Ready for anything, ready for anywhere


running up that hill
Jan 3, 2007
in Wonderland, with my Alice

FORT BRAGG, N.C. (USASOC News Service, March 21, 2011) - Army special-operations soldiers conduct complex, high-risk missions around the world. Working in small teams in remote areas, these men and women must work with foreign forces and civilians in order to accomplish their mission and get home safely. They aren’t just strong; they’re smart.

Which is why at SWCS you’ll find future special-operations soldiers sitting in classrooms that, at first glance, might be for kindergartners. Hanging from wall to wall are bright posters filled with cartoons and extra-large text listing the days of the week and the colors of the rainbow.

One key difference: these posters aren’t written in English, but in any one of 17 core languages taught to members of the special-operations community: Spanish, French, Indonesian, Chinese, Russian, Thai, Tagalog, Korean, Dari, Pashto, Arabic, Persian-Farsi, Urdu, Polish, Turkish, Czech or Hungarian.

“To these soldiers, language is a survival tool,” said Maqbool Hassain, a Pashto instructor. “Without knowing the language, it’s like walking blinding in the dark. To be language-blind, so to speak, is a great handicap. Language and cultural understanding is like adding eye-glasses to sharpen the scope to the situations they will face.”

Last year, more than 2,000 Civil Affairs, Military Information Support Operations and Special Forces soldiers of various ranks studied a specified region’s language and culture at SWCS during their qualification course training.

Early into each of the three branches’ qualification courses, each soldier must spend 18-24 weeks in language training, depending on the difficulty of their assigned region. This training is coordinated by SWCS’ Directorate of Regional Studies and Education.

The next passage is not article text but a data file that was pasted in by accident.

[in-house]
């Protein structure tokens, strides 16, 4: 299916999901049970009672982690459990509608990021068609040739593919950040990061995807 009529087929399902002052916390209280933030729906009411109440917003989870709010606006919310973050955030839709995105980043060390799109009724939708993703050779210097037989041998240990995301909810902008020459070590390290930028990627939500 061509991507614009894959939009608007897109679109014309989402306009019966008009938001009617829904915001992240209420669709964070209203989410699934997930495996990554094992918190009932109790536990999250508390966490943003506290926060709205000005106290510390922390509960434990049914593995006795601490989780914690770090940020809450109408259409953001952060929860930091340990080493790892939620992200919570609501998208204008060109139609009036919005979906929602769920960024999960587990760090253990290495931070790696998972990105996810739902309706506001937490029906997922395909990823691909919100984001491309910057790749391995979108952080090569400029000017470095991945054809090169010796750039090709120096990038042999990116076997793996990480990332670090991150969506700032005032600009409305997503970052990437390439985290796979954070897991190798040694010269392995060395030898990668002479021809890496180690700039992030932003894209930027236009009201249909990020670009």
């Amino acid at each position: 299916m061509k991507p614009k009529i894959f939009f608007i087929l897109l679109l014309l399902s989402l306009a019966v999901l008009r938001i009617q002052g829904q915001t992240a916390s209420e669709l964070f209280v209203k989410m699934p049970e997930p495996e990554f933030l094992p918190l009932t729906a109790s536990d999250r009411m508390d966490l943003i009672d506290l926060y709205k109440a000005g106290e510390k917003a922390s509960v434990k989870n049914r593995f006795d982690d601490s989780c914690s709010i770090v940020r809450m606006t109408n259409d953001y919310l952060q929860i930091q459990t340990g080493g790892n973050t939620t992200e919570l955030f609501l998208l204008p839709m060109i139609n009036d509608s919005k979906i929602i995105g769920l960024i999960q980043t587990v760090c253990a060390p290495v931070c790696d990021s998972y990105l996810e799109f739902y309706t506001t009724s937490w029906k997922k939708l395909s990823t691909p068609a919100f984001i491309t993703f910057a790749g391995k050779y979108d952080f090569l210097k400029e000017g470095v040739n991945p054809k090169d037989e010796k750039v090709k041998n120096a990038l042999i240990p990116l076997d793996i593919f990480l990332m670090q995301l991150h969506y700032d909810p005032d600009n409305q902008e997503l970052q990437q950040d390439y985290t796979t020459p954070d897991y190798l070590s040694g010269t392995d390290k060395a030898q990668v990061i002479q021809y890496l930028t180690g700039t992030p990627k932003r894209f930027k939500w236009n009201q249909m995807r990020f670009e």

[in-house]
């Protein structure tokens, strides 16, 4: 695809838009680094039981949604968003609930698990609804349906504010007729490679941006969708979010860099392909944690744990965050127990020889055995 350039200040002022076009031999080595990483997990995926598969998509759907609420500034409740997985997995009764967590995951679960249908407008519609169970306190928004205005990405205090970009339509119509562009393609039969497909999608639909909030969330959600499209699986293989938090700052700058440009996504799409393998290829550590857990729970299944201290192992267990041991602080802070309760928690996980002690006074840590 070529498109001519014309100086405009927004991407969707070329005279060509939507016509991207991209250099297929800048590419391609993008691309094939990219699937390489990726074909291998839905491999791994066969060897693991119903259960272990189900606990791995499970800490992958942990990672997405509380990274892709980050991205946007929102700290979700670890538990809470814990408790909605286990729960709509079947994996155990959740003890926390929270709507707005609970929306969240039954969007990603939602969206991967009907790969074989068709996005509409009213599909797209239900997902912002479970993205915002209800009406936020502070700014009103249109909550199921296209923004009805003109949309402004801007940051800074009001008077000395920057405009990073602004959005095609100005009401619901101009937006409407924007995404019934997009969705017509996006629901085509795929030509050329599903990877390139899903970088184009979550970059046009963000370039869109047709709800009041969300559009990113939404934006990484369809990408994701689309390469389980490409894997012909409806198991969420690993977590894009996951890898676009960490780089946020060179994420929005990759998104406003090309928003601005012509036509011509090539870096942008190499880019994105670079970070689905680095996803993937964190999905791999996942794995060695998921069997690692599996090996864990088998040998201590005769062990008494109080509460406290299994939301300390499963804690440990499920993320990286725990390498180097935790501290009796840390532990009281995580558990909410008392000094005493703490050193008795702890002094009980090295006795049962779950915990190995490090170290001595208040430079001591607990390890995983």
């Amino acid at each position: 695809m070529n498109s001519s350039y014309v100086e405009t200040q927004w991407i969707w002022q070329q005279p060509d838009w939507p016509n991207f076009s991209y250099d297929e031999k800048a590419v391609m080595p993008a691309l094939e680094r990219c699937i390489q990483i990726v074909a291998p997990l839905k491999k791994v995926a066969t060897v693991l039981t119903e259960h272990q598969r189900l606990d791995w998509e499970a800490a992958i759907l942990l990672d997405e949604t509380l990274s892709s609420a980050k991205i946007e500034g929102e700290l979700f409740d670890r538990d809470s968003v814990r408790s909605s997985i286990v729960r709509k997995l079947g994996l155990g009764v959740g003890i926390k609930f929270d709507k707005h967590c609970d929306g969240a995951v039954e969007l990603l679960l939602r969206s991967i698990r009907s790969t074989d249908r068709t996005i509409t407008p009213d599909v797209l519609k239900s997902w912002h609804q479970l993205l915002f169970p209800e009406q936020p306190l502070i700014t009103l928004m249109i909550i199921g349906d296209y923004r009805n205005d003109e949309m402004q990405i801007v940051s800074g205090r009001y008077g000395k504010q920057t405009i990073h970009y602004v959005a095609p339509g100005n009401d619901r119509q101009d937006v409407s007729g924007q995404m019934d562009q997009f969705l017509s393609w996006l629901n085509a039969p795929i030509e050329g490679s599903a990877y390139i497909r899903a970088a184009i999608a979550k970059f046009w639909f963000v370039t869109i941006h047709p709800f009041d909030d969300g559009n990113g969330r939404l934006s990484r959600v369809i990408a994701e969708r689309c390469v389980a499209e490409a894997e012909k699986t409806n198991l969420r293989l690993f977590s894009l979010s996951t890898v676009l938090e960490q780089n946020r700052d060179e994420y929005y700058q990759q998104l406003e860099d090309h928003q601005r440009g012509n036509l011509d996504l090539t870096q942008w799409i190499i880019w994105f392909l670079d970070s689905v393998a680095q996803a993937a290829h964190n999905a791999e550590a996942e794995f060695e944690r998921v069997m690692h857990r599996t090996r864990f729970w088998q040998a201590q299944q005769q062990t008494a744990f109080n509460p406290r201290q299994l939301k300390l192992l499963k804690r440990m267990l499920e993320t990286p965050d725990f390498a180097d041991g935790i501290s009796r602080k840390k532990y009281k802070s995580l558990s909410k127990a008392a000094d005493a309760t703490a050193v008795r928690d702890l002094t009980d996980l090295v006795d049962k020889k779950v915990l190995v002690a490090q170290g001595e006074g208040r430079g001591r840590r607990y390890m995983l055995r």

The knowledge and understanding of how to deal with different cultures could save lives, said Hakim Rahimi, a Dari, Pashto and Persian instructor.

“This ability to speak formally and informally with a broad range of vocabulary builds Soldiers’ ability to communicate with anyone, from improvised rural villagers to high ranking leaders,” he said.

“In four months, we’ve gone from speaking our names to expressing ideas clearly,” said Sgt. Anthony Hernandez, a French student.

By combining language and cultural training, students learn to communicate within the context of a region’s customs and traditions. Language and regional studies education at SWCS focuses on socio-linguistic and cultural competency.

“We’re going to a country in our operational specialty to communicate with people; that’s what we’re here for. That’s what’s most important in my mind, the ability to easily interact with people that speak it as a first language,” said Sgt. Eric Tomaz, one of Hernandez’s classmates.

“These language courses are not simple lessons in sentence structure and punctuation,” said Michelle Vit, a French instructor. “They learn family structures and culture nuances to make it possible to relate and be efficient with problem-solving.”
That's awesome. When I first enlisted I was trying to get into an MOS where I could use Mandarin on a regular basis, but the recruiter told me I couldn't get clearance of any kind because my wife wasn't a citizen. Found out later that isn't entirely accurate...damnit lol.